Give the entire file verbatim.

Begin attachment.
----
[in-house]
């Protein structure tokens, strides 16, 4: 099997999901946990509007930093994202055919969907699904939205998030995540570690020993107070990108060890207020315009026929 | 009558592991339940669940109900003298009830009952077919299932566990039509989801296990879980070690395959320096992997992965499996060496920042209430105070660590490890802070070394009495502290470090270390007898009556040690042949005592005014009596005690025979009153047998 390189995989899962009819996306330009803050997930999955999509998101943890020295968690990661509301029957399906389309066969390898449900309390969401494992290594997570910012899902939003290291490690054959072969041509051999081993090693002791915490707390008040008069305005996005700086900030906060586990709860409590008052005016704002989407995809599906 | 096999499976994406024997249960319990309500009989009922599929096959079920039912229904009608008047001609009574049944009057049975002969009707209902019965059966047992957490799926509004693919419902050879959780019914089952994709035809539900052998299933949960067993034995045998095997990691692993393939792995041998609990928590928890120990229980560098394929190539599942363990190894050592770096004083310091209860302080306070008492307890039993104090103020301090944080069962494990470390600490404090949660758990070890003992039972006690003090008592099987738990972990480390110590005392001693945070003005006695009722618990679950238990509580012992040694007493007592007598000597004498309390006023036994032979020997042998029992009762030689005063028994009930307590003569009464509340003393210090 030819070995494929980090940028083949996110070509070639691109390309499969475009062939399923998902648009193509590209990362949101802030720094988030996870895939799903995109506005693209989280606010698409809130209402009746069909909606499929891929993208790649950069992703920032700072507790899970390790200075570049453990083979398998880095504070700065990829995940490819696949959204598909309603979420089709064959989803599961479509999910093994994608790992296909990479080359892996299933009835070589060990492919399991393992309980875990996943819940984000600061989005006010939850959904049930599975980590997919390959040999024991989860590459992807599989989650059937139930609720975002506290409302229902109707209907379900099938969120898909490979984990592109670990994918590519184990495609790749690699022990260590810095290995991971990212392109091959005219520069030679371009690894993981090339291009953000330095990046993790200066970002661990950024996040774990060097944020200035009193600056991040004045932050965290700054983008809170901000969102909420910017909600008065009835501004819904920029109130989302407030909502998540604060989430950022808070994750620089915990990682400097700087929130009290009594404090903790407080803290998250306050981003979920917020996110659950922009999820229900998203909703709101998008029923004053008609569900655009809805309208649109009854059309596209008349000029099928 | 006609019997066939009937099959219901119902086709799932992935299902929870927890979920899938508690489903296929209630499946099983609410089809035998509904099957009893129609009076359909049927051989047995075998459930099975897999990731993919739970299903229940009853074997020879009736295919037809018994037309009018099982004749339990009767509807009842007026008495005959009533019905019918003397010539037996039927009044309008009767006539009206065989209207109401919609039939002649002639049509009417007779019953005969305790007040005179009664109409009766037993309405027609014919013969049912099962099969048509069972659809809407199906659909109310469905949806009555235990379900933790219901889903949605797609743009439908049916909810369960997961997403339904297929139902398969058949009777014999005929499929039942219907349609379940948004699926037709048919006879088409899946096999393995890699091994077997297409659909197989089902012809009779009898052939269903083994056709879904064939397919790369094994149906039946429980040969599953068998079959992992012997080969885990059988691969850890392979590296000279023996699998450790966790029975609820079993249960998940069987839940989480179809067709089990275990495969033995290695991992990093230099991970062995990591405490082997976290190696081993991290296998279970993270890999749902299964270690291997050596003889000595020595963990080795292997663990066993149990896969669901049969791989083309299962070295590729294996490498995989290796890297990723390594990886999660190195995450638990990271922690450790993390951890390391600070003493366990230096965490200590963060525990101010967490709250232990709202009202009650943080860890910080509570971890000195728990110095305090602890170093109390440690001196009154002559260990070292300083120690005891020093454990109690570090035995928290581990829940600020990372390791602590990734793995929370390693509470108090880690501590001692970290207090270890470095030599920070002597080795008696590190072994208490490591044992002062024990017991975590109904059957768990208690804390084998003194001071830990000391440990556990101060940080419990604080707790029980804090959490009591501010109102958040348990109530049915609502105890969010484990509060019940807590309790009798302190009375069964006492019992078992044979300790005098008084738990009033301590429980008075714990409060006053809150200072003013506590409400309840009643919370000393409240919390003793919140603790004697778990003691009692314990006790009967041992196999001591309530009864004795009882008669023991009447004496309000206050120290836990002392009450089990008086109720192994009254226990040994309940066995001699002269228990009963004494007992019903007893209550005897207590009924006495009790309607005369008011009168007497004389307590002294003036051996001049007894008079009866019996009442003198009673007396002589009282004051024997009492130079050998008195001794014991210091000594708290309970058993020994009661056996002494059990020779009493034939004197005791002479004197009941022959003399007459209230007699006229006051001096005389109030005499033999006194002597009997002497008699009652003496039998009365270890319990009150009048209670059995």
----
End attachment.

[in-house]
């Protein structure tokens, strides 16, 4: 099997999901946990509007930093994202055919969907699904939205998030995540570690020993107070990108060890207020315009026929 | 009558592991339940669940109900003298009830009952077919299932566990039509989801296990879980070690395959320096992997992965499996060496920042209430105070660590490890802070070394009495502290470090270390007898009556040690042949005592005014009596005690025979009153047998 390189995989899962009819996306330009803050997930999955999509998101943890020295968690990661509301029957399906389309066969390898449900309390969401494992290594997570910012899902939003290291490690054959072969041509051999081993090693002791915490707390008040008069305005996005700086900030906060586990709860409590008052005016704002989407995809599906 | 096999499976994406024997249960319990309500009989009922599929096959079920039912229904009608008047001609009574049944009057049975002969009707209902019965059966047992957490799926509004693919419902050879959780019914089952994709035809539900052998299933949960067993034995045998095997990691692993393939792995041998609990928590928890120990229980560098394929190539599942363990190894050592770096004083310091209860302080306070008492307890039993104090103020301090944080069962494990470390600490404090949660758990070890003992039972006690003090008592099987738990972990480390110590005392001693945070003005006695009722618990679950238990509580012992040694007493007592007598000597004498309390006023036994032979020997042998029992009762030689005063028994009930307590003569009464509340003393210090 030819070995494929980090940028083949996110070509070639691109390309499969475009062939399923998902648009193509590209990362949101802030720094988030996870895939799903995109506005693209989280606010698409809130209402009746069909909606499929891929993208790649950069992703920032700072507790899970390790200075570049453990083979398998880095504070700065990829995940490819696949959204598909309603979420089709064959989803599961479509999910093994994608790992296909990479080359892996299933009835070589060990492919399991393992309980875990996943819940984000600061989005006010939850959904049930599975980590997919390959040999024991989860590459992807599989989650059937139930609720975002506290409302229902109707209907379900099938969120898909490979984990592109670990994918590519184990495609790749690699022990260590810095290995991971990212392109091959005219520069030679371009690894993981090339291009953000330095990046993790200066970002661990950024996040774990060097944020200035009193600056991040004045932050965290700054983008809170901000969102909420910017909600008065009835501004819904920029109130989302407030909502998540604060989430950022808070994750620089915990990682400097700087929130009290009594404090903790407080803290998250306050981003979920917020996110659950922009999820229900998203909703709101998008029923004053008609569900655009809805309208649109009854059309596209008349000029099928 | 006609019997066939009937099959219901119902086709799932992935299902929870927890979920899938508690489903296929209630499946099983609410089809035998509904099957009893129609009076359909049927051989047995075998459930099975897999990731993919739970299903229940009853074997020879009736295919037809018994037309009018099982004749339990009767509807009842007026008495005959009533019905019918003397010539037996039927009044309008009767006539009206065989209207109401919609039939002649002639049509009417007779019953005969305790007040005179009664109409009766037993309405027609014919013969049912099962099969048509069972659809809407199906659909109310469905949806009555235990379900933790219901889903949605797609743009439908049916909810369960997961997403339904297929139902398969058949009777014999005929499929039942219907349609379940948004699926037709048919006879088409899946096999393995890699091994077997297409659909197989089902012809009779009898052939269903083994056709879904064939397919790369094994149906039946429980040969599953068998079959992992012997080969885990059988691969850890392979590296000279023996699998450790966790029975609820079993249960998940069987839940989480179809067709089990275990495969033995290695991992990093230099991970062995990591405490082997976290190696081993991290296998279970993270890999749902299964270690291997050596003889000595020595963990080795292997663990066993149990896969669901049969791989083309299962070295590729294996490498995989290796890297990723390594990886999660190195995450638990990271922690450790993390951890390391600070003493366990230096965490200590963060525990101010967490709250232990709202009202009650943080860890910080509570971890000195728990110095305090602890170093109390440690001196009154002559260990070292300083120690005891020093454990109690570090035995928290581990829940600020990372390791602590990734793995929370390693509470108090880690501590001692970290207090270890470095030599920070002597080795008696590190072994208490490591044992002062024990017991975590109904059957768990208690804390084998003194001071830990000391440990556990101060940080419990604080707790029980804090959490009591501010109102958040348990109530049915609502105890969010484990509060019940807590309790009798302190009375069964006492019992078992044979300790005098008084738990009033301590429980008075714990409060006053809150200072003013506590409400309840009643919370000393409240919390003793919140603790004697778990003691009692314990006790009967041992196999001591309530009864004795009882008669023991009447004496309000206050120290836990002392009450089990008086109720192994009254226990040994309940066995001699002269228990009963004494007992019903007893209550005897207590009924006495009790309607005369008011009168007497004389307590002294003036051996001049007894008079009866019996009442003198009673007396002589009282004051024997009492130079050998008195001794014991210091000594708290309970058993020994009661056996002494059990020779009493034939004197005791002479004197009941022959003399007459209230007699006229006051001096005389109030005499033999006194002597009997002497008699009652003496039998009365270890319990009150009048209670059995």